Project Description

There are few better examples of the chasm between Biblical Protestantism and Romanism than the area of sainthood. We have discussed this issue on several occasions, but the canonisation of the late Cardinal John Henry Newman in the Vatican on 13 October 2019 has reminded us of the issue again. Newman is one of the best-known clerical figures in British church history. He began as a minister in the Anglican church but was heavily influenced by high-church Anglicanism and defected to Rome in October 1845. He was ordained a Roman Catholic priest in 1847 and made a cardinal by Pope Leo XIII in 1879.

Newman, who died in 1890, had been tracked for sainthood over a period of several years. The process is long and complex, but he was beatified by Pope Benedict XVI in Birmingham on 19 September 2010 after a “miracle” attributed to Newman’s intercession involved the complete and inexplicable healing of a deacon from a disabling spinal condition.

Canonisation is the final stage of the process, and a further “miracle” paved the way. It concerned the healing of Melissa Villalobos, a 42-year-old mother of seven from USA, in 2013. A couple of years before her “miraculous” experience, her husband brought home some of Cardinal Newman’s holy cards. “I would pass his picture in the house and I would say little prayers to him for whatever our family’s needs were at the time — the children, my husband, myself. I really started to develop a very constant dialogue with him,” explained Villalobos. Two years later, she was pregnant with her fifth child but there were concerns both for her and her unborn baby as she was suffering from bleeding. On one occasion, she collapsed in the bathroom. In fear, she began praying to Newman. She said, “Please, Cardinal Newman, make the bleeding stop…those were my exact words. Just then, as soon as I finished the sentence, the bleeding stopped.” After extensive scrutiny by a team of clerical “experts”, but seemingly with no outside impartial assessment or verification, it was decreed that this “miracle” met the criteria. Newman’s canonisation therefore took place at the Vatican in October 2019. Prince Charles represented HM The Queen at this celebration of spiritual darkness and confusion.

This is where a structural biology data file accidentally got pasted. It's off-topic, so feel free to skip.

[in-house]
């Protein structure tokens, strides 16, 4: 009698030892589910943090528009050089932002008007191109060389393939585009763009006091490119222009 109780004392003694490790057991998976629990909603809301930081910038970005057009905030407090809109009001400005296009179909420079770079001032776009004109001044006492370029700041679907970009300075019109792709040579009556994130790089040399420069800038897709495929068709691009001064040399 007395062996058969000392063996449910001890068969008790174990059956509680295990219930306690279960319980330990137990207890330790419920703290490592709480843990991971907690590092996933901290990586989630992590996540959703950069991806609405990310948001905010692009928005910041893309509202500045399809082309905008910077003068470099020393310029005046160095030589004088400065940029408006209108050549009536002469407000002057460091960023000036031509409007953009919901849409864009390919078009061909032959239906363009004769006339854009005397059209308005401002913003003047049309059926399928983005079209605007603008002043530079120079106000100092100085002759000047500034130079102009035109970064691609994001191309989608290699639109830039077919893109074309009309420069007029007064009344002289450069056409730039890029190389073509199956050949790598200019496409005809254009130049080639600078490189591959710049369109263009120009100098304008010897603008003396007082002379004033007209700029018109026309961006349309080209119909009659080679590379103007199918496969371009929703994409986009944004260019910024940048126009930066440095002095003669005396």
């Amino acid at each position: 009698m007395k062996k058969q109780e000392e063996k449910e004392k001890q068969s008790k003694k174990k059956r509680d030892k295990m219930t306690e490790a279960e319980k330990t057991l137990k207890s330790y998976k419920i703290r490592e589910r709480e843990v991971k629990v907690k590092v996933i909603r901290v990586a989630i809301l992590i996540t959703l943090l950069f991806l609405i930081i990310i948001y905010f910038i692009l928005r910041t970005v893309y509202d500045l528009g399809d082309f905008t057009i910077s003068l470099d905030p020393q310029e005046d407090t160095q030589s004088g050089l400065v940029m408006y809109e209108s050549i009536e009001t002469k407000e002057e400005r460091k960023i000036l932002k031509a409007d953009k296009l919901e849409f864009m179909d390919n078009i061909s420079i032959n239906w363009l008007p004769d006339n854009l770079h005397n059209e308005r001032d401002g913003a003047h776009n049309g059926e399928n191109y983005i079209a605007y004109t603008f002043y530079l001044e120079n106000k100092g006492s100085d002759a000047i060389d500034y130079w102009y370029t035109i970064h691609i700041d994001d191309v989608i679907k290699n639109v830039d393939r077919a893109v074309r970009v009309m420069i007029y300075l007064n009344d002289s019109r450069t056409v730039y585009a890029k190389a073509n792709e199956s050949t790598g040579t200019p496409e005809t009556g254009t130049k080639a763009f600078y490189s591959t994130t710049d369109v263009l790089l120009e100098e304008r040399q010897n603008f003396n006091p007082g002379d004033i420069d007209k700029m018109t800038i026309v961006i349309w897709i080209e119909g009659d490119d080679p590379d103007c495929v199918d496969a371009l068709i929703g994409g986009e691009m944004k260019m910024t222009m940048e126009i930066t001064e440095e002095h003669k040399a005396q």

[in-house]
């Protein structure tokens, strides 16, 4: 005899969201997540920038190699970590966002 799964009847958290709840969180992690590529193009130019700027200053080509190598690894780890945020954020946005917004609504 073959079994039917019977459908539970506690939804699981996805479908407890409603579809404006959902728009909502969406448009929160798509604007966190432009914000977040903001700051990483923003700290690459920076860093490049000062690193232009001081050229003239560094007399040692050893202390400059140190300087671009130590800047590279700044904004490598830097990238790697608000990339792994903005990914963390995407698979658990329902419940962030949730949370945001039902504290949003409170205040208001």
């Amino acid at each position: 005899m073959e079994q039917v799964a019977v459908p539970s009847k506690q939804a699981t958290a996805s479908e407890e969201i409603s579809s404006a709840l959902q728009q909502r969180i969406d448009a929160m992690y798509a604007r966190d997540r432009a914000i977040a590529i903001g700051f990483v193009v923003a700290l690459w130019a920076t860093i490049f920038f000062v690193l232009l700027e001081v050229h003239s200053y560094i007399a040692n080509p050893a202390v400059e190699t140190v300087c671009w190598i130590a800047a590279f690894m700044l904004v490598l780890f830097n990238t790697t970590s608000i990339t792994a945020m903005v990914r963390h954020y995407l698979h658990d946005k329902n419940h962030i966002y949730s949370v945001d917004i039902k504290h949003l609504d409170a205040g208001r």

Once again, we have been reminded how far Rome is from God. The Bible makes it very clear that good works can never save. Even if we were able to perform a whole range of wonderful miracles, they would still be as filthy rags in the sight of God. We are made saints, not by any good works or efforts on our part, but by faith alone in Christ alone. Once Christ’s righteousness is imputed to us by faith, then we become saints, and we desire to live the life of a saint. Paul wrote to the saints in the various churches. They were sinners saved by grace. We reject and repudiate the Roman nonsense surrounding sainthood with all its works-based theology, its “miracles” from beyond the grave and its uncertainties. If Newman is only now a saint, where has he been since he died? The woman who claims to have been healed by him says she spoke to him but the Bible warns against communicating with the dead. It is all quite sad and pathetic.

Friends, we urge you to trust in Christ today. Then you will become a saint, and when death comes, you will immediately go to meet Him and be with Him forever.

How firm a foundation, ye saints of the Lord,
Is laid for your faith in His excellent word!
What more can He say than to you He hath said,
To you who for refuge to Jesus have fled?